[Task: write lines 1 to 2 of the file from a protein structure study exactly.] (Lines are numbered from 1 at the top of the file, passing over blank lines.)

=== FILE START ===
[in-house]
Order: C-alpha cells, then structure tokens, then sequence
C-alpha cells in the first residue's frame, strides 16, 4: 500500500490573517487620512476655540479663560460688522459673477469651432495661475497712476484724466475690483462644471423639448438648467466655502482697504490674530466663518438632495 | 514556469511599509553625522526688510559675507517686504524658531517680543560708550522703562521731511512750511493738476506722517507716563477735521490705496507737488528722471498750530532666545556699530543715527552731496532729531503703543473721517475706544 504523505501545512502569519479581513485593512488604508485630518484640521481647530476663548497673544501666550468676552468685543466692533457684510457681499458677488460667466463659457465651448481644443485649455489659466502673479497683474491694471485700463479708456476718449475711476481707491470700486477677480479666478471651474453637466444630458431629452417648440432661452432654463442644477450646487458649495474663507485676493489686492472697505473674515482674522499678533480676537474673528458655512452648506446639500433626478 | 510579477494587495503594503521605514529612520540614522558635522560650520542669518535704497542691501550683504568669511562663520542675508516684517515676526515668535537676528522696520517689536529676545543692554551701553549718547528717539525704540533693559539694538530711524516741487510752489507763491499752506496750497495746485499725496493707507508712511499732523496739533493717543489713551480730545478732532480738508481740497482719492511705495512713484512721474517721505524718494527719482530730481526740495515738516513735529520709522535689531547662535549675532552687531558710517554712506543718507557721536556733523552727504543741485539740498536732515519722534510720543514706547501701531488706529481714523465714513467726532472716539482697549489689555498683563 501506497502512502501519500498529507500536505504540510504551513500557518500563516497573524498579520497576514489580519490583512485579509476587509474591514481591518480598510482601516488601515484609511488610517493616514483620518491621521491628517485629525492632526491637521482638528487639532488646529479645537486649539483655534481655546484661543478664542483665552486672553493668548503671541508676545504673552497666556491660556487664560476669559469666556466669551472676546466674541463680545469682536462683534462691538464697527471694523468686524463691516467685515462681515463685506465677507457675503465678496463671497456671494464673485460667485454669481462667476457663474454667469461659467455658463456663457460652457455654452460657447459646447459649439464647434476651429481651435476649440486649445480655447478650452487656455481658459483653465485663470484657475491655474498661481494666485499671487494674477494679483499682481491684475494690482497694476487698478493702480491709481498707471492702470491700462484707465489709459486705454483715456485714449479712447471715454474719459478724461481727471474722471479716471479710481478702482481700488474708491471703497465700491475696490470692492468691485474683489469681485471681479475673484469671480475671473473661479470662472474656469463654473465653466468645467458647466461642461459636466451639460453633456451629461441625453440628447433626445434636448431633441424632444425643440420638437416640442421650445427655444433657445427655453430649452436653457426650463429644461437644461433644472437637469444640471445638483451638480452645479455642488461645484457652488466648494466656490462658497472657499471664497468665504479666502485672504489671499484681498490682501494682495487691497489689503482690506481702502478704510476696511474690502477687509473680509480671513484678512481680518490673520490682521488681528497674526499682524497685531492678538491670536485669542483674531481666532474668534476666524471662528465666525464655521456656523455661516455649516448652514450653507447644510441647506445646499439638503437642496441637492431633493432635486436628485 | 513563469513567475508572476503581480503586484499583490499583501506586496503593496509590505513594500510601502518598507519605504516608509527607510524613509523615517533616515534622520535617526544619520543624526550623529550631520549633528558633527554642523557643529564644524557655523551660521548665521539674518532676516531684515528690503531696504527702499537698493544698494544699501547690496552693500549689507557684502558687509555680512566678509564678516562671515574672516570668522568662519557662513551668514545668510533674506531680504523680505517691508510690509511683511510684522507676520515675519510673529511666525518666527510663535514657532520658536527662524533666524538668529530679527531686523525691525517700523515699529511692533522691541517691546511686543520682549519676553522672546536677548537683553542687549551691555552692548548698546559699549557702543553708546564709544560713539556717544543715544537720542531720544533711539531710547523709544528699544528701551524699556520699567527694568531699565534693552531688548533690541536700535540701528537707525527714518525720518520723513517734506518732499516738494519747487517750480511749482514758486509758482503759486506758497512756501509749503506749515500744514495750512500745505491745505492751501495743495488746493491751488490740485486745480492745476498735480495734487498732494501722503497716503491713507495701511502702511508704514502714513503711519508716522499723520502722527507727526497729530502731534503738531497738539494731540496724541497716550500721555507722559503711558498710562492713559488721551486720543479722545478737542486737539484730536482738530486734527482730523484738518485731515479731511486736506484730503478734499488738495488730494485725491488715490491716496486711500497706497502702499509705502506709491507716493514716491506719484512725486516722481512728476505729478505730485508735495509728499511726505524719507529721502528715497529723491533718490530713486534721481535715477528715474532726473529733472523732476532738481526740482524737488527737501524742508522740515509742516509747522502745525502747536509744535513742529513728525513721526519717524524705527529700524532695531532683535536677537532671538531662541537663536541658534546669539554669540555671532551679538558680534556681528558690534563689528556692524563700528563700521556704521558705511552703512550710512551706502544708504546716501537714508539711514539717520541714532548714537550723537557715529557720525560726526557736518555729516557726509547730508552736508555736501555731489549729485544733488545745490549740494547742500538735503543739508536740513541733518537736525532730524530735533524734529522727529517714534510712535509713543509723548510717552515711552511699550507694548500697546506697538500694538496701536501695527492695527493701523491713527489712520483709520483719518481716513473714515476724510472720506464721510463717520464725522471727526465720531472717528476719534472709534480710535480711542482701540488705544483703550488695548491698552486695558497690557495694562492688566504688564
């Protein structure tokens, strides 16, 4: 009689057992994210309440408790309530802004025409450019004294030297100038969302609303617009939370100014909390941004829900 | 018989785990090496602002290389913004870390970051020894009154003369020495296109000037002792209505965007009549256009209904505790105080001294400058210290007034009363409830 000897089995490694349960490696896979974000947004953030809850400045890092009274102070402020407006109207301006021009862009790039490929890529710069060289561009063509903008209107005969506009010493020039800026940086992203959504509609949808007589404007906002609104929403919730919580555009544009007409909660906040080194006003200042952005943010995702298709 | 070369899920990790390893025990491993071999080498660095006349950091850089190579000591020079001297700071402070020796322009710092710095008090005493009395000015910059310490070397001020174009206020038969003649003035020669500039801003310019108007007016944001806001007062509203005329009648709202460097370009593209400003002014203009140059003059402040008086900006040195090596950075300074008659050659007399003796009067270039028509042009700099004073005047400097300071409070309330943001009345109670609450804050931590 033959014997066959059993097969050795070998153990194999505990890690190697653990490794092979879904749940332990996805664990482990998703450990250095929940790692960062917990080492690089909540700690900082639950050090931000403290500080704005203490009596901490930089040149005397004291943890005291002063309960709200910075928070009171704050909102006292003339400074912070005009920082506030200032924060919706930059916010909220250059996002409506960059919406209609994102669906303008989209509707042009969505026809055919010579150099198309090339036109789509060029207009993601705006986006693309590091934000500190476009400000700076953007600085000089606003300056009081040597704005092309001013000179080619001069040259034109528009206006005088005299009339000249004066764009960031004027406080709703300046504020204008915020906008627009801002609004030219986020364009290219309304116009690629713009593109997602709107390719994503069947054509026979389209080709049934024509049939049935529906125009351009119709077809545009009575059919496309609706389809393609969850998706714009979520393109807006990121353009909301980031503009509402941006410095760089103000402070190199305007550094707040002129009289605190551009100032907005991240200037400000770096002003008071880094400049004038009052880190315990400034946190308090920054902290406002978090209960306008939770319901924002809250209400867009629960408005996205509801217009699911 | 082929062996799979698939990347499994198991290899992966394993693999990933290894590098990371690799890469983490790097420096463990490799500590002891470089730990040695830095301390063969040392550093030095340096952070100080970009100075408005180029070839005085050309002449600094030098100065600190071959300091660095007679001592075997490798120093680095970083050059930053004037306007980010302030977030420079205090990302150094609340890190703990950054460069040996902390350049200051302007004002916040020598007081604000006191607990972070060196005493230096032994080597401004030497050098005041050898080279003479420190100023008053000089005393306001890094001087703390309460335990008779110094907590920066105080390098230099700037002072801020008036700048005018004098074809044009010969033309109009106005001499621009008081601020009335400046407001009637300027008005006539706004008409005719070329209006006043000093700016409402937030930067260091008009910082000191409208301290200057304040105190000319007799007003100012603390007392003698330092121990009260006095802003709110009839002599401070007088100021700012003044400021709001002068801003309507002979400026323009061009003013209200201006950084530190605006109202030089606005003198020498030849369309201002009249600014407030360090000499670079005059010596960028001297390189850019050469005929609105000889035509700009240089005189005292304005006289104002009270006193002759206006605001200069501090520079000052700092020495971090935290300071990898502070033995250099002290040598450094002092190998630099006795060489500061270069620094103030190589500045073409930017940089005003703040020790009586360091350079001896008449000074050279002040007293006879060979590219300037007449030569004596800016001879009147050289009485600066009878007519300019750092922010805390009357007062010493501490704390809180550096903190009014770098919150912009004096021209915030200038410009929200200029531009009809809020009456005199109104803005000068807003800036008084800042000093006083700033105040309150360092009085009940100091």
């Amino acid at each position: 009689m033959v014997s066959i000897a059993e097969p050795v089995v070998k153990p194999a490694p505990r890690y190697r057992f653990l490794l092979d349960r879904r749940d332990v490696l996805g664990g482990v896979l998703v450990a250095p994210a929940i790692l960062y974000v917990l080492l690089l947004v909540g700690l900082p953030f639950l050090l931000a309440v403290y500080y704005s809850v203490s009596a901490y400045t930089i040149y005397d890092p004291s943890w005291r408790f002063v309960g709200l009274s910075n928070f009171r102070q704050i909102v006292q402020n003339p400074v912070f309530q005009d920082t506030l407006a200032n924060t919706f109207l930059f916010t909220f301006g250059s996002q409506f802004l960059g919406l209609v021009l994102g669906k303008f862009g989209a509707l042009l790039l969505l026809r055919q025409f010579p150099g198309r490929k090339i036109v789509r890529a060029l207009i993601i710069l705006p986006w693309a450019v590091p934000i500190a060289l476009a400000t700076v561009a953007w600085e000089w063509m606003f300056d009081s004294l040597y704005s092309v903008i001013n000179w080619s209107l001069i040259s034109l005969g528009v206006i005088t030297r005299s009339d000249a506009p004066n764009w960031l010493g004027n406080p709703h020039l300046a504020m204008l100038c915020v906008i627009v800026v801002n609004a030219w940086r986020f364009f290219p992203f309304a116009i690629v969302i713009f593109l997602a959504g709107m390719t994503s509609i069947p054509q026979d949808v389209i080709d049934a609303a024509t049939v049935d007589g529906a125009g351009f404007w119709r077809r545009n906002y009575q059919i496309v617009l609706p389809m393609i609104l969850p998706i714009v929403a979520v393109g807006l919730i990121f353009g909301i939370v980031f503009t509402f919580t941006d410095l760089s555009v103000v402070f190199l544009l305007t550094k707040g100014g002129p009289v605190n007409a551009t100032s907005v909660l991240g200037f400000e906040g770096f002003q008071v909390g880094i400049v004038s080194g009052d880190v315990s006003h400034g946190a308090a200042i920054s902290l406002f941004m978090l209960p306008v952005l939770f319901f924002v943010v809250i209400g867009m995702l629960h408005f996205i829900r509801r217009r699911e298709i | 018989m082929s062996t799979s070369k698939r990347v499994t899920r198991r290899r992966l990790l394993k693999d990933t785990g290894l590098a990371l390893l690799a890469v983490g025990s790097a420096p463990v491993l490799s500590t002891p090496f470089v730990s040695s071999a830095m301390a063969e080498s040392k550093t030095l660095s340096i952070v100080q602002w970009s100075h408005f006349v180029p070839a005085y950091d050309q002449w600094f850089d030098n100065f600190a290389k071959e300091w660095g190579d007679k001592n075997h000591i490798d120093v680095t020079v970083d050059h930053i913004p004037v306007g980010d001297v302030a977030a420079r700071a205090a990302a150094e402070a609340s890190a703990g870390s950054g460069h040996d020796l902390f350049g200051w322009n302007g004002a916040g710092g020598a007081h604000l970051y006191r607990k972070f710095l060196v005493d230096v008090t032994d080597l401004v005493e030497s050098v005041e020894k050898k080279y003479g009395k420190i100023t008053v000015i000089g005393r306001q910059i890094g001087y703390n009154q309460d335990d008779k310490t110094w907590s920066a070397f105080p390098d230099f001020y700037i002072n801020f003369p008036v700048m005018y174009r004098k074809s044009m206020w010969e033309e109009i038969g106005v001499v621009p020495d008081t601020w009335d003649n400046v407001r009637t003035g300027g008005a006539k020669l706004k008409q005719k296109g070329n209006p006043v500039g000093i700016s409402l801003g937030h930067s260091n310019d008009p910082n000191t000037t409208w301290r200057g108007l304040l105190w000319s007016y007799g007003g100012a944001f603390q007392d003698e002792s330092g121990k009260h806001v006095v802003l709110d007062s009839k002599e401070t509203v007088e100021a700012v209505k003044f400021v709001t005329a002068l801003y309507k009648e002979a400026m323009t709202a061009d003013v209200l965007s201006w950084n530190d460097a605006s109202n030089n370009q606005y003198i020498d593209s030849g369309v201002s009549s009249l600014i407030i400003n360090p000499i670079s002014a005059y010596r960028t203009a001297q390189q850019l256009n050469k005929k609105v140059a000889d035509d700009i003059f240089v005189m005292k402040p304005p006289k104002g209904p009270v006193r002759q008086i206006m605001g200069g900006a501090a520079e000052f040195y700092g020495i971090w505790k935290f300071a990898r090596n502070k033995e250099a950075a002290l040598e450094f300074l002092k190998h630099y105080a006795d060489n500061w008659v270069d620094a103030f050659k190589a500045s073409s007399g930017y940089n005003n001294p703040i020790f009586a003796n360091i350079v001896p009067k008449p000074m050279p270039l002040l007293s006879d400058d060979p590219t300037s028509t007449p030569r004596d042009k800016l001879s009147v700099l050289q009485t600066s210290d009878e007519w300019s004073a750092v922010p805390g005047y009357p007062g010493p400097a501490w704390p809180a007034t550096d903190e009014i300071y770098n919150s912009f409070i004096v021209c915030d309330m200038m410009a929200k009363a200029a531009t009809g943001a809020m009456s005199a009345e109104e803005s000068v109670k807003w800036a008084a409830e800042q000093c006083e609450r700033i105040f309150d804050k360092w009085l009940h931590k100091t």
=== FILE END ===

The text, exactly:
[in-house]
Order: C-alpha cells, then structure tokens, then sequence